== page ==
Lesson - 2A1

R has 5 basic or "atomic" data structures which are classified as objects
They are as follows:

character - (a-zA-Z0-9) - can be a combination of alpha-numeric combinations
numeric - (decimal) - double precision real numbers
integers - (basic numerical) - 0-9
complex - (complex numerical) - 1.0i
logic - (boolean) - T/F - TRUE/FALSE - 0=FALSE/1+=TRUE

The most basic object is a vector and has a specific rule to follow:

The vector can only contain objects of like similarity 
ie: a vector can only have objects of like objects 
ie: complex objects can only contain complex vectors

You can not mix two vector types inside the same object. 
However there is an exception to these rules and that is:

List - represented as a vector but containing objects from different classes
which is a sequence of objects contained inside a list and may as well
that can have a list inside a previous list of different objects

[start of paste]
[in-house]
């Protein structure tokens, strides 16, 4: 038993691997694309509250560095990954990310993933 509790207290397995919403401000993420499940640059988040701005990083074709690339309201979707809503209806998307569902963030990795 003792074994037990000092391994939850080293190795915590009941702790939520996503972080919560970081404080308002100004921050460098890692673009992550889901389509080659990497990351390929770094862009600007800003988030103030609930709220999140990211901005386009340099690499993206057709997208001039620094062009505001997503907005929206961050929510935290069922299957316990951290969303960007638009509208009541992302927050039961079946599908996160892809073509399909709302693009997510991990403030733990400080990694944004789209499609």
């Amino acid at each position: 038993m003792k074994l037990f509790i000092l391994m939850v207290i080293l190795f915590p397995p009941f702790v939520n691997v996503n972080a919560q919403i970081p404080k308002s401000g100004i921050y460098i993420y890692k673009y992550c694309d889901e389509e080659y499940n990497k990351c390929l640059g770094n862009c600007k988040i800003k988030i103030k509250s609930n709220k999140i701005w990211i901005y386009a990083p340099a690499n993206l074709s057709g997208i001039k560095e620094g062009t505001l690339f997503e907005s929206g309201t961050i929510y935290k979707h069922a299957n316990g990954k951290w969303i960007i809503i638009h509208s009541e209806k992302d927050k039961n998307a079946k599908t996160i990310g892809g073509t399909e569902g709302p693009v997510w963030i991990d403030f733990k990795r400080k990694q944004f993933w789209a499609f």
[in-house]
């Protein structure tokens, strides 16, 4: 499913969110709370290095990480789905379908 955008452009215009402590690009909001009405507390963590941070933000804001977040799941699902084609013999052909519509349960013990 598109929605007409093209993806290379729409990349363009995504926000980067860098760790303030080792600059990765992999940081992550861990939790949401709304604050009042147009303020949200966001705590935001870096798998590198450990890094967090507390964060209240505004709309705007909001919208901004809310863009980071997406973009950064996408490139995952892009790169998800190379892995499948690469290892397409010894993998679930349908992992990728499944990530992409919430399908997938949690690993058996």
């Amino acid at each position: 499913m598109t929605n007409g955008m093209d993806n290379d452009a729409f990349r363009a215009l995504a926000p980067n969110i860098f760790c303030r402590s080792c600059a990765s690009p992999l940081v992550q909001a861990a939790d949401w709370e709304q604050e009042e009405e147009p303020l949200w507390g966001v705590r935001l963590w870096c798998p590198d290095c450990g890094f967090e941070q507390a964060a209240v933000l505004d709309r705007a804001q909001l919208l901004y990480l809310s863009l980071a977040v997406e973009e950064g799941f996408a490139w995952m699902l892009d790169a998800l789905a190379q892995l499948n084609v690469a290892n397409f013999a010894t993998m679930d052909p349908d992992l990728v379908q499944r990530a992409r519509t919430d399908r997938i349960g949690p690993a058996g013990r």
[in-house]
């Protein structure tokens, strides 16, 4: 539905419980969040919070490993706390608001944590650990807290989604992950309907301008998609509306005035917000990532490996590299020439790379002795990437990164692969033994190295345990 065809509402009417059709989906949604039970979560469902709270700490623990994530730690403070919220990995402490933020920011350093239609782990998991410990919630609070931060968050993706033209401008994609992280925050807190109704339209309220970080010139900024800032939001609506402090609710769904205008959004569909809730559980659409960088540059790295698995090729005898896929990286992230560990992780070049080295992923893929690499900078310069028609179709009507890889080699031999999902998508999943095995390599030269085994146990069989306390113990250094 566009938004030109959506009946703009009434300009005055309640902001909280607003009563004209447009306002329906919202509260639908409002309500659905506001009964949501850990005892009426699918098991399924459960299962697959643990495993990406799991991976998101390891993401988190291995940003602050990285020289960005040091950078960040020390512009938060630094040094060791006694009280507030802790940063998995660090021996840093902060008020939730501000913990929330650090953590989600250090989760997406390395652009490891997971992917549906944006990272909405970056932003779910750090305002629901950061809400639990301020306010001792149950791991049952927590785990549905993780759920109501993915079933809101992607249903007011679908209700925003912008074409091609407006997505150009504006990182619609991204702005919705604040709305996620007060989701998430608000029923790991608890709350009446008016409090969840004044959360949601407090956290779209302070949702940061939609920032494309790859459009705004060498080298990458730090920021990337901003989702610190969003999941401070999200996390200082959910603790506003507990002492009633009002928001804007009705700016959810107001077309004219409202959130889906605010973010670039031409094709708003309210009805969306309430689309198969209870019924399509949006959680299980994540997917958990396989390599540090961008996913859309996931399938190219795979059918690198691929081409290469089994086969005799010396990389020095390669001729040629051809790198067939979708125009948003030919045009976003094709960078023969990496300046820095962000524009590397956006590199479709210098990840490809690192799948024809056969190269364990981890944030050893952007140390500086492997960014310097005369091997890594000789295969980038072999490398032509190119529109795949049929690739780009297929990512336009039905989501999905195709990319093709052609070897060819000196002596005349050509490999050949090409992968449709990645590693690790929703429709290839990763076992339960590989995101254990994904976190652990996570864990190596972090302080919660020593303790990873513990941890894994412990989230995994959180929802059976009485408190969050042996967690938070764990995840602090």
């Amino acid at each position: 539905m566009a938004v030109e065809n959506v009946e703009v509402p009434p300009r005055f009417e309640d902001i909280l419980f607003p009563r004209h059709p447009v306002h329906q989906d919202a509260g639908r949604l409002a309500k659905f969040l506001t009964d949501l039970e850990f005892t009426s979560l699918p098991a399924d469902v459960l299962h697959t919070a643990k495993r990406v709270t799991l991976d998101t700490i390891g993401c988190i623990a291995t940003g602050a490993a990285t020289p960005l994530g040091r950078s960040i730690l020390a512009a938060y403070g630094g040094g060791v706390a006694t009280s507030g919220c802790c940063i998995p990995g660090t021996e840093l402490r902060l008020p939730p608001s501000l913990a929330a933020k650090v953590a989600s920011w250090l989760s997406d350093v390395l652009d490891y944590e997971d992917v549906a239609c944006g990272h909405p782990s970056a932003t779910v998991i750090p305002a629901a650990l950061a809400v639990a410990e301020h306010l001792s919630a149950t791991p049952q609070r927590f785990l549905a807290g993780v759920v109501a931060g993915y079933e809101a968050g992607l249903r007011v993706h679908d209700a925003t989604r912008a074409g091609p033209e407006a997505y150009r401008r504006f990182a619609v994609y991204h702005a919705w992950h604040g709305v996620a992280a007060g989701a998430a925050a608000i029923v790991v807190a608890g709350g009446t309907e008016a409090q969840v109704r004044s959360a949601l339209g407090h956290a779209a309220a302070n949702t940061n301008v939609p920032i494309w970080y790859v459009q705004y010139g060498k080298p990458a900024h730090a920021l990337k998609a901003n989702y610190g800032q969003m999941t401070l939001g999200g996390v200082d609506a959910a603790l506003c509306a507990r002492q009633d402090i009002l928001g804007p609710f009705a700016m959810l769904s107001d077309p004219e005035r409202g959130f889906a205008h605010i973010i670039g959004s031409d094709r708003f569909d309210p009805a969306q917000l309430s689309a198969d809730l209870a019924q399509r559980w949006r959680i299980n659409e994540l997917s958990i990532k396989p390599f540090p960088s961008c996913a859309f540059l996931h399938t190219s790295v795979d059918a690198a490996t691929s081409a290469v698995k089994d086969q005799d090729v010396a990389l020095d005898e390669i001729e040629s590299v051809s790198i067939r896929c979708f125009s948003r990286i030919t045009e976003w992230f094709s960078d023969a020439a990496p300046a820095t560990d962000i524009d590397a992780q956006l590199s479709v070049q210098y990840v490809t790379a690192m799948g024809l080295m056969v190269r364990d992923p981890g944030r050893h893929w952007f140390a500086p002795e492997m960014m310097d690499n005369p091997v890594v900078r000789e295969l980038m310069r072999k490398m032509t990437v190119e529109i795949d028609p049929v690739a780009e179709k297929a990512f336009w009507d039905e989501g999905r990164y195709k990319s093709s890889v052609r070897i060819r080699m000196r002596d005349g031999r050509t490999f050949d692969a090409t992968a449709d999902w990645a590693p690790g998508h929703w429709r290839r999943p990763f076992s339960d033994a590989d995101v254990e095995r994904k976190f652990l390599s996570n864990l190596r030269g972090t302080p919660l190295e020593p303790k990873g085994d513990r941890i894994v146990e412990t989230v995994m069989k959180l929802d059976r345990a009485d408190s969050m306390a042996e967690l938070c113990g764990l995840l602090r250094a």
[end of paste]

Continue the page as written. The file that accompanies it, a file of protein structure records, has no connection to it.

Empty vectors can be created with function: vector()

The vector function takes 2 parameters as follows:

        ie: vector(numeric, length=value)
        ie: vector(0, length=10)

If you want to have a specific numeric value to be classified a integer rather then a double precision number you must include the suffix "L". 

R would classify 1 as a numeric object, but 1L would be classified an integer

There is also a special number Inf, of infinity or "∞" as a symbolic representation that most of the world knows Inf as. Inf can be used in ordinal calculations.

ie: 1/0 = Inf
ie: 1/Inf = 0

As well there is NaN that stands for Not a Number, or commonly known as an unified value, or thought of as "the missing value"

ie: 0/0 = NaN

Objects in R which have attributes are as follows:

names, dimnames
dimensions(array, matrice)
user defined attributes and metadata

Attributes of an object can be accessed through the attributes() function